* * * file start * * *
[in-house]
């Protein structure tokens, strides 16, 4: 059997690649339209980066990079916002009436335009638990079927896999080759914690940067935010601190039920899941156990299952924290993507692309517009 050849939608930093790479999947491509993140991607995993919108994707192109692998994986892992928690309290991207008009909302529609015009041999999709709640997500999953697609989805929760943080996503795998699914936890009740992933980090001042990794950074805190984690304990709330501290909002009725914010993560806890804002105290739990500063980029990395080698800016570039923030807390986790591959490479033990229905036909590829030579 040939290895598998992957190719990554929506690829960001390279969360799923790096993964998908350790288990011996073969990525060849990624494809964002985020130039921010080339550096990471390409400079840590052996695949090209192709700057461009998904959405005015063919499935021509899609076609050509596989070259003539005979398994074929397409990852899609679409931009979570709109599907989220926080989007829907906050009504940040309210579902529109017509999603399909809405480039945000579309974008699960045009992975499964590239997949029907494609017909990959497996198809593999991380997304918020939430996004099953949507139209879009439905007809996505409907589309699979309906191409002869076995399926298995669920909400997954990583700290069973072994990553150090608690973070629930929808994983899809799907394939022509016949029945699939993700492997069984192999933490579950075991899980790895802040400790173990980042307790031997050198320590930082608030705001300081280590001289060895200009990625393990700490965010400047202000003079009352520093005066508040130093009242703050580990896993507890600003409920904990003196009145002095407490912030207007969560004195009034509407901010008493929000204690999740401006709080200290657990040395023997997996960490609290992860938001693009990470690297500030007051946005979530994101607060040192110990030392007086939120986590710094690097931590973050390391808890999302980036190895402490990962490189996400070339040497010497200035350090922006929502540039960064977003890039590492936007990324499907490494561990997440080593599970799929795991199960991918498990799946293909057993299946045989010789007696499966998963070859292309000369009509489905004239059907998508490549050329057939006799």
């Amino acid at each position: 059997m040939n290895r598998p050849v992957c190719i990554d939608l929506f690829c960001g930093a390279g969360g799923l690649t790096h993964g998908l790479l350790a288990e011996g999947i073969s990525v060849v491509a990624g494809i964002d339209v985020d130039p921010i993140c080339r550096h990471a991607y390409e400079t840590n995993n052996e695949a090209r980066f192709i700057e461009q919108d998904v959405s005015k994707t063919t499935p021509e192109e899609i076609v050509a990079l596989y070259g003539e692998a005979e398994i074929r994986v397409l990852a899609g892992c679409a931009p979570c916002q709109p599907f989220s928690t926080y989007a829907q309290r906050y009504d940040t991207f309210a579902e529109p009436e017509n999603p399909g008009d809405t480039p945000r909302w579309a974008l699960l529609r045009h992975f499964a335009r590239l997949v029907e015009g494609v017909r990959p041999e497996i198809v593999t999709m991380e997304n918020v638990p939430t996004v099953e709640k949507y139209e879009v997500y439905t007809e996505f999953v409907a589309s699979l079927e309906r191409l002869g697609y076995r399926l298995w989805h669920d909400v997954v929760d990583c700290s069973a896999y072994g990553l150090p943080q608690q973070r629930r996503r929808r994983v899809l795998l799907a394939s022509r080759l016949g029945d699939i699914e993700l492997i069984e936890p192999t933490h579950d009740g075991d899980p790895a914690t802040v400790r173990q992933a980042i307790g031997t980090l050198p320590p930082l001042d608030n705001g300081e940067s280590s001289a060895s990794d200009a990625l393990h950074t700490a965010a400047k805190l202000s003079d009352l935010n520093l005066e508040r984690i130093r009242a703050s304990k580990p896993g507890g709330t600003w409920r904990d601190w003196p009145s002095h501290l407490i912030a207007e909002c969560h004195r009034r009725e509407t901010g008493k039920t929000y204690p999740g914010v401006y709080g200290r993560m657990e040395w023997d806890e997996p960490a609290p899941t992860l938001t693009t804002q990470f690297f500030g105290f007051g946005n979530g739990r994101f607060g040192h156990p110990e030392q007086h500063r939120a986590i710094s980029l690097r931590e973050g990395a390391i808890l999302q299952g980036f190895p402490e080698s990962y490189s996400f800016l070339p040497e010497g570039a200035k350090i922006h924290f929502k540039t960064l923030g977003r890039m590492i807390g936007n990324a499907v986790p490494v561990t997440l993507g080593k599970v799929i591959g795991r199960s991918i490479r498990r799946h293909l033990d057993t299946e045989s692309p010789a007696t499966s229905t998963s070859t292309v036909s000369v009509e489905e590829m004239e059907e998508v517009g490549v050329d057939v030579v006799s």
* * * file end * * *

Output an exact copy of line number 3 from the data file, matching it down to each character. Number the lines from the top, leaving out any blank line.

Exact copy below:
């Amino acid at each position: 059997m040939n290895r598998p050849v992957c190719i990554d939608l929506f690829c960001g930093a390279g969360g799923l690649t790096h993964g998908l790479l350790a288990e011996g999947i073969s990525v060849v491509a990624g494809i964002d339209v985020d130039p921010i993140c080339r550096h990471a991607y390409e400079t840590n995993n052996e695949a090209r980066f192709i700057e461009q919108d998904v959405s005015k994707t063919t499935p021509e192109e899609i076609v050509a990079l596989y070259g003539e692998a005979e398994i074929r994986v397409l990852a899609g892992c679409a931009p979570c916002q709109p599907f989220s928690t926080y989007a829907q309290r906050y009504d940040t991207f309210a579902e529109p009436e017509n999603p399909g008009d809405t480039p945000r909302w579309a974008l699960l529609r045009h992975f499964a335009r590239l997949v029907e015009g494609v017909r990959p041999e497996i198809v593999t999709m991380e997304n918020v638990p939430t996004v099953e709640k949507y139209e879009v997500y439905t007809e996505f999953v409907a589309s699979l079927e309906r191409l002869g697609y076995r399926l298995w989805h669920d909400v997954v929760d990583c700290s069973a896999y072994g990553l150090p943080q608690q973070r629930r996503r929808r994983v899809l795998l799907a394939s022509r080759l016949g029945d699939i699914e993700l492997i069984e936890p192999t933490h579950d009740g075991d899980p790895a914690t802040v400790r173990q992933a980042i307790g031997t980090l050198p320590p930082l001042d608030n705001g300081e940067s280590s001289a060895s990794d200009a990625l393990h950074t700490a965010a400047k805190l202000s003079d009352l935010n520093l005066e508040r984690i130093r009242a703050s304990k580990p896993g507890g709330t600003w409920r904990d601190w003196p009145s002095h501290l407490i912030a207007e909002c969560h004195r009034r009725e509407t901010g008493k039920t929000y204690p999740g914010v401006y709080g200290r993560m657990e040395w023997d806890e997996p960490a609290p899941t992860l938001t693009t804002q990470f690297f500030g105290f007051g946005n979530g739990r994101f607060g040192h156990p110990e030392q007086h500063r939120a986590i710094s980029l690097r931590e973050g990395a390391i808890l999302q299952g980036f190895p402490e080698s990962y490189s996400f800016l070339p040497e010497g570039a200035k350090i922006h924290f929502k540039t960064l923030g977003r890039m590492i807390g936007n990324a499907v986790p490494v561990t997440l993507g080593k599970v799929i591959g795991r199960s991918i490479r498990r799946h293909l033990d057993t299946e045989s692309p010789a007696t499966s229905t998963s070859t292309v036909s000369v009509e489905e590829m004239e059907e998508v517009g490549v050329d057939v030579v006799s």